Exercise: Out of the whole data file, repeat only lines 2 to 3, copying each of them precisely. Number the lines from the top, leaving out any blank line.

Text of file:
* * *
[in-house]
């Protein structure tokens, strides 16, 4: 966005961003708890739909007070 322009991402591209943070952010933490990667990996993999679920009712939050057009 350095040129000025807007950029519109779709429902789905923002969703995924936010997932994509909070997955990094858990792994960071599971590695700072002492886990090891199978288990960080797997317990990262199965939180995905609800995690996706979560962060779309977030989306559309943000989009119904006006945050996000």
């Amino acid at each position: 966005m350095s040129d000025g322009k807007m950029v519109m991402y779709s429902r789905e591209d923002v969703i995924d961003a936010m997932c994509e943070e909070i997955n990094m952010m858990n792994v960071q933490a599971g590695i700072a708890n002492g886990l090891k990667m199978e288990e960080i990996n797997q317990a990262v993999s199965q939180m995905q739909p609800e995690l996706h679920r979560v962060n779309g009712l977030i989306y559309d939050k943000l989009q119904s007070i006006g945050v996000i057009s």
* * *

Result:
């Protein structure tokens, strides 16, 4: 966005961003708890739909007070 322009991402591209943070952010933490990667990996993999679920009712939050057009 350095040129000025807007950029519109779709429902789905923002969703995924936010997932994509909070997955990094858990792994960071599971590695700072002492886990090891199978288990960080797997317990990262199965939180995905609800995690996706979560962060779309977030989306559309943000989009119904006006945050996000």
């Amino acid at each position: 966005m350095s040129d000025g322009k807007m950029v519109m991402y779709s429902r789905e591209d923002v969703i995924d961003a936010m997932c994509e943070e909070i997955n990094m952010m858990n792994v960071q933490a599971g590695i700072a708890n002492g886990l090891k990667m199978e288990e960080i990996n797997q317990a990262v993999s199965q939180m995905q739909p609800e995690l996706h679920r979560v962060n779309g009712l977030i989306y559309d939050k943000l989009q119904s007070i006006g945050v996000i057009s």